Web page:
Closing The Store Gives a Different Perspective
You never have such great 20/20 hindsight as when you’re packing the contents of your store into dozens and dozens of cardboard cartons.
Here are some things I know now that I didn’t know then:
- We bought too many copies of many titles. Being a store that deals heavily with remainder product certainly added to the temptation to seize the day when a title was offered at 75-80% off, but remainders and overstock are remainders and overstock for a reason.
- Once you have the above principle firmly in your mind, you’re still stuck with those excess quantities; mainly because…
- …The barrel of sand theory: Your inventory is like a large barrel of sand. You are constantly pouring new sand in, and people are constantly scraping sand from the top, but very few people dig deep into the barrel to see what’s near the middle or near the bottom.
- I should have accelerated the discount percentages as we were closing. We got a lot of traffic from two newspaper stories, and contented ourselves that the 50% discount was sufficient, when in fact, it might have created more buzz — and caused us less packing to do — to go to 60% and 70% on some items.
- Unlike a true liquidation, we’re not totally closing the business, since we still have one location; so we tempered the discount percentages somewhat, but the cream of the crop stock had long been picked over.
- We were a full year in shut-down mode. Once we realized we were staying through Christmas we reactivated the new release section. Keeping a small core section of bestsellers — not part of the sale — at regular price was a waste of time. If people wanted to respond to the new titles the industry was offering, the store wouldn’t be closing.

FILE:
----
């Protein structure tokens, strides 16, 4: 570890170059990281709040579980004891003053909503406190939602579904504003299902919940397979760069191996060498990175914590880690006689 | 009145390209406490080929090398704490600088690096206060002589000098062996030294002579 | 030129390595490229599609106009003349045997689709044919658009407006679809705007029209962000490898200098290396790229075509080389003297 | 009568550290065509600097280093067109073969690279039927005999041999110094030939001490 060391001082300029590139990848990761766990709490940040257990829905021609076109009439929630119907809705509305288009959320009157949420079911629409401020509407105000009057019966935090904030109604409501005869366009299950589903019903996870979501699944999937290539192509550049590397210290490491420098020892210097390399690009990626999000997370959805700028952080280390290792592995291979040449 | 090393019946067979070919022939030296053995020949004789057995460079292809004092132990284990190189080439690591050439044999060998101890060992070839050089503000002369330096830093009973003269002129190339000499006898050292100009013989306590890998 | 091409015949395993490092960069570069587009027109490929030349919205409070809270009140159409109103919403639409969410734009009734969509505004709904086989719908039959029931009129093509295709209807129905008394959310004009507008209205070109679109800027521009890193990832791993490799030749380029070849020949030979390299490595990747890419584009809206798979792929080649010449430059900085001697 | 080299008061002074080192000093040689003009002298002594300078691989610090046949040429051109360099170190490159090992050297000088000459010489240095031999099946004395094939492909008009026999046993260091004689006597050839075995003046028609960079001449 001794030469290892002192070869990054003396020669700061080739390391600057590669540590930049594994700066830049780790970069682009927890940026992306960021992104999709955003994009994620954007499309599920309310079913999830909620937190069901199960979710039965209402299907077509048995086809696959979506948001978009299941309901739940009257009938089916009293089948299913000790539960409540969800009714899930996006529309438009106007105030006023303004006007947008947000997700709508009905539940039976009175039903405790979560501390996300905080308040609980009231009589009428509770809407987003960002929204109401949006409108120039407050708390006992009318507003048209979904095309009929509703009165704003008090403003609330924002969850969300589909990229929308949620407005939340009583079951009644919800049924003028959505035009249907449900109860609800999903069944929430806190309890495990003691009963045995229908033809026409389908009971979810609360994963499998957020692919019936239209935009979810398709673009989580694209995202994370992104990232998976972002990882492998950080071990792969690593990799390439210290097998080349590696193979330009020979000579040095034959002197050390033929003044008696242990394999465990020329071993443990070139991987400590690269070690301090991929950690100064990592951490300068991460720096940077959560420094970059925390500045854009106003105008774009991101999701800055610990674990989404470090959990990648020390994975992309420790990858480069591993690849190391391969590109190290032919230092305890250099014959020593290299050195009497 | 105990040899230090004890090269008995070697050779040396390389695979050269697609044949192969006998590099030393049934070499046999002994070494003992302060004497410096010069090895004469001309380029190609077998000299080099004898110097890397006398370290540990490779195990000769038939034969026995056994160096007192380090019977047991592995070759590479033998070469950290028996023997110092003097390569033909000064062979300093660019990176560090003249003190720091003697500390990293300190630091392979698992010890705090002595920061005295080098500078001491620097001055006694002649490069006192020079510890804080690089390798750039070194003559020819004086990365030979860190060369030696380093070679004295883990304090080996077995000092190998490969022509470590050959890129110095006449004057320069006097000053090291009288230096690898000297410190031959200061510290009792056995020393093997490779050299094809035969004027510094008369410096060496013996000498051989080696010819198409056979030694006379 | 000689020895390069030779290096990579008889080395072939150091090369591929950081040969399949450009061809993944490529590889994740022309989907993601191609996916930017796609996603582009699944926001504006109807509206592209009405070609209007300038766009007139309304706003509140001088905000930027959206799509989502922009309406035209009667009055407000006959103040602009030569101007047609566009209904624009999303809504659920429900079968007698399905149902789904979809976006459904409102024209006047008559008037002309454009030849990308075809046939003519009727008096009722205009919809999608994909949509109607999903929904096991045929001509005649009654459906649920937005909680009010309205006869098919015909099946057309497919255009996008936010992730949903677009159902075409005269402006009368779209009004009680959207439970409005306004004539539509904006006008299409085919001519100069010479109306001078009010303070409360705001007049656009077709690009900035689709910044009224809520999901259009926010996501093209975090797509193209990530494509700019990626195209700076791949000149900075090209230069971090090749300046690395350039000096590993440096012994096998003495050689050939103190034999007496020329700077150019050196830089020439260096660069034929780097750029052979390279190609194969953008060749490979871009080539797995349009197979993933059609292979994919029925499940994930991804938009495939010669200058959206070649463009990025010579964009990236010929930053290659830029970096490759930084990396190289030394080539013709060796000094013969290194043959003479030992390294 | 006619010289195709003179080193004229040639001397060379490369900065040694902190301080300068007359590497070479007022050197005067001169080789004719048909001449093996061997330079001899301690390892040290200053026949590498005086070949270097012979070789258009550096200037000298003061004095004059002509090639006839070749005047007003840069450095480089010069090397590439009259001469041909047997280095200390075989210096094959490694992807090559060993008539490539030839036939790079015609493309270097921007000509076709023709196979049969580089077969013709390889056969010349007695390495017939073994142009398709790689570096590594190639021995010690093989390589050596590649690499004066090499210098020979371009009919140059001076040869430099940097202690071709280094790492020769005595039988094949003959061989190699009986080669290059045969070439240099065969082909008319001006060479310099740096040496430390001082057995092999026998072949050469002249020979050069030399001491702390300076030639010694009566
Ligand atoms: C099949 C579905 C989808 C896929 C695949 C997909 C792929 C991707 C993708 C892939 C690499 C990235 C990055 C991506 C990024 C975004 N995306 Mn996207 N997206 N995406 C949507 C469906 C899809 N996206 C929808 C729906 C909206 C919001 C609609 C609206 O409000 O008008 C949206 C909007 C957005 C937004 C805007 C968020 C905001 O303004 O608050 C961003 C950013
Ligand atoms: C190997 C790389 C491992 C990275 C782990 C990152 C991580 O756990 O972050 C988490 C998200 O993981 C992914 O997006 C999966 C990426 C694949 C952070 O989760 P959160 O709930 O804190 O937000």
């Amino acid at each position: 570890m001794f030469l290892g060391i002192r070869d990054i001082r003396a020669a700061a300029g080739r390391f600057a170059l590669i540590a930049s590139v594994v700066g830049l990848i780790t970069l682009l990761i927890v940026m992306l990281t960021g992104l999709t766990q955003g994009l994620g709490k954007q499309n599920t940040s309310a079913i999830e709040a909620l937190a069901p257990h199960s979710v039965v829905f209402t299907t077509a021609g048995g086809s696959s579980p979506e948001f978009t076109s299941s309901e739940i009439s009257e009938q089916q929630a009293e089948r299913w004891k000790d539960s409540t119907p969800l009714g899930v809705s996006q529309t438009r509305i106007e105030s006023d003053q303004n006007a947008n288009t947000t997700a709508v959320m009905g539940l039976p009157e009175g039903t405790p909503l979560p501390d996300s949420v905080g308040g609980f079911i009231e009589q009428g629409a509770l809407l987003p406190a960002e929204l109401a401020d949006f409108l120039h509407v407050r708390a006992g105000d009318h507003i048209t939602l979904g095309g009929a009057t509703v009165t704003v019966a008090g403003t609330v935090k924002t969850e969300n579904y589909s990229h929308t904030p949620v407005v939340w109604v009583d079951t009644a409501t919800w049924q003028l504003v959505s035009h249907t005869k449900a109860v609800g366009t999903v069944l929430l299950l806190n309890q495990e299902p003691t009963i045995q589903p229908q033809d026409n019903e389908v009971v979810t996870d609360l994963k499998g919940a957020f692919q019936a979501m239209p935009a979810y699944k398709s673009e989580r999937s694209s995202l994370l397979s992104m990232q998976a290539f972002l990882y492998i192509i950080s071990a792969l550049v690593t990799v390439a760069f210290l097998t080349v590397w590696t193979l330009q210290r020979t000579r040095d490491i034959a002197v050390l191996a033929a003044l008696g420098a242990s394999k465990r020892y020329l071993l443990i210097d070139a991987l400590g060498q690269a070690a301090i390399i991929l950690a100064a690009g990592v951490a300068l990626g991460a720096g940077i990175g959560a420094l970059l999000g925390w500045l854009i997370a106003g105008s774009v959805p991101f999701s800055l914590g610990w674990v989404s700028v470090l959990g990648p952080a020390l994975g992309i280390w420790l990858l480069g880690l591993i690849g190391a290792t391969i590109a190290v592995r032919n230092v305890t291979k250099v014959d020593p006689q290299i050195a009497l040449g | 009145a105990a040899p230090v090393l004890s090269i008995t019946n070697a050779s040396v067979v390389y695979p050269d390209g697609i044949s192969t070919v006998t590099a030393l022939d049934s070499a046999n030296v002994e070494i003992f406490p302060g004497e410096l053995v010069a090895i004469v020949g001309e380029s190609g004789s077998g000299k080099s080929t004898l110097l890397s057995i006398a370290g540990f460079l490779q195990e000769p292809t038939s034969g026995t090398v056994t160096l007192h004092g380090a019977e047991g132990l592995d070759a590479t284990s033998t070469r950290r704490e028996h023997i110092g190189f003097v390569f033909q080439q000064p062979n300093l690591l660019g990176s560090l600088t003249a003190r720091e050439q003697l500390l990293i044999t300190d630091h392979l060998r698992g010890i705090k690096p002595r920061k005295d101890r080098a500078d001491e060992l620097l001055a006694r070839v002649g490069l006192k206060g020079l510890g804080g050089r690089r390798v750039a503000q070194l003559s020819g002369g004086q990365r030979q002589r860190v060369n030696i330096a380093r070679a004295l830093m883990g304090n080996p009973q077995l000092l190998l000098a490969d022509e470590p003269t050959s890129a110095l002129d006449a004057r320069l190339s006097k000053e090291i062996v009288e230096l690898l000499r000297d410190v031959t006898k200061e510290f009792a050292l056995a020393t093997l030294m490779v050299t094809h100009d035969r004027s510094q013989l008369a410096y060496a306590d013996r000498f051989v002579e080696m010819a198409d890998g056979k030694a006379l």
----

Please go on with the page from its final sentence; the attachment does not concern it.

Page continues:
- If you don’t have people lining up to buy your fixtures, you’re basically stuck with a load of scrap metal. You know the possibilities for those fixtures, but people aren’t lining up to open bookstores right now, are they?
- Having learned a lesson with my parents’ furniture, I know that paying to store the fixtures wouldn’t happen. Right now we’re being offered free storage for everything.
- Giving away the cash registers probably made the most sense. They were old when we got them 20+ years ago. Newer ones are being modified because of the 1-cent-piece being discontinued.
- Go for fruit. Seriously. When you’re closing and you look back, the fruit of ministry that took place in your store is all you have to remember. We had some encouraging things happen, but only a couple of recorded salvation stories. In-store evangelism should be the goal of every store owner and staff member. I wish we had pressed this goal further.
If anyone is interested in pictures of the store fixtures in question, and lives anywhere in Ontario to make it practical, let me know. We also have some great remainder stock that you can no longer access, and I’d make sure you didn’t get more than two copies of any given title.